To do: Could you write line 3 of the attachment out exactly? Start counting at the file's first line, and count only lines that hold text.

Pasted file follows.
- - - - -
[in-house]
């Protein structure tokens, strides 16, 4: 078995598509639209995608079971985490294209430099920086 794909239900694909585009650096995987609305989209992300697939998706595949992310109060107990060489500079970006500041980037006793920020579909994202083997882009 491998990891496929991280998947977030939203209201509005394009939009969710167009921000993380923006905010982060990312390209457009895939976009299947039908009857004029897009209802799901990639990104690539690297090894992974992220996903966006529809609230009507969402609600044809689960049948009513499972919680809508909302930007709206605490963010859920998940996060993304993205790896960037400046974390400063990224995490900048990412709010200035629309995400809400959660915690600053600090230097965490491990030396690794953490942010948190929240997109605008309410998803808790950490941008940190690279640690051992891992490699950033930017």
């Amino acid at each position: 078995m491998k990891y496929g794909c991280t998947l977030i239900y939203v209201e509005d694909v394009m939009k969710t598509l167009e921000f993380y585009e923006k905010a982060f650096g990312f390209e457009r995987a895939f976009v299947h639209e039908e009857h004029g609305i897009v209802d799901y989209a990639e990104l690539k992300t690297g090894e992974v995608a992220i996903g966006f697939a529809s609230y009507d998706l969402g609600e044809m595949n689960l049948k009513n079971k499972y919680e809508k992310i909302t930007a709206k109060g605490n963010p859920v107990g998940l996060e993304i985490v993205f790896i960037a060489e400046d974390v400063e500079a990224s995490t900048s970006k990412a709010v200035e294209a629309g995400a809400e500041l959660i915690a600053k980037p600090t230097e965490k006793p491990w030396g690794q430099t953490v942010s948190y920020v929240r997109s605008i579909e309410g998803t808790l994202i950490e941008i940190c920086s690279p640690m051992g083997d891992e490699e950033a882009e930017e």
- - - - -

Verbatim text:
């Amino acid at each position: 078995m491998k990891y496929g794909c991280t998947l977030i239900y939203v209201e509005d694909v394009m939009k969710t598509l167009e921000f993380y585009e923006k905010a982060f650096g990312f390209e457009r995987a895939f976009v299947h639209e039908e009857h004029g609305i897009v209802d799901y989209a990639e990104l690539k992300t690297g090894e992974v995608a992220i996903g966006f697939a529809s609230y009507d998706l969402g609600e044809m595949n689960l049948k009513n079971k499972y919680e809508k992310i909302t930007a709206k109060g605490n963010p859920v107990g998940l996060e993304i985490v993205f790896i960037a060489e400046d974390v400063e500079a990224s995490t900048s970006k990412a709010v200035e294209a629309g995400a809400e500041l959660i915690a600053k980037p600090t230097e965490k006793p491990w030396g690794q430099t953490v942010s948190y920020v929240r997109s605008i579909e309410g998803t808790l994202i950490e941008i940190c920086s690279p640690m051992g083997d891992e490699e950033a882009e930017e």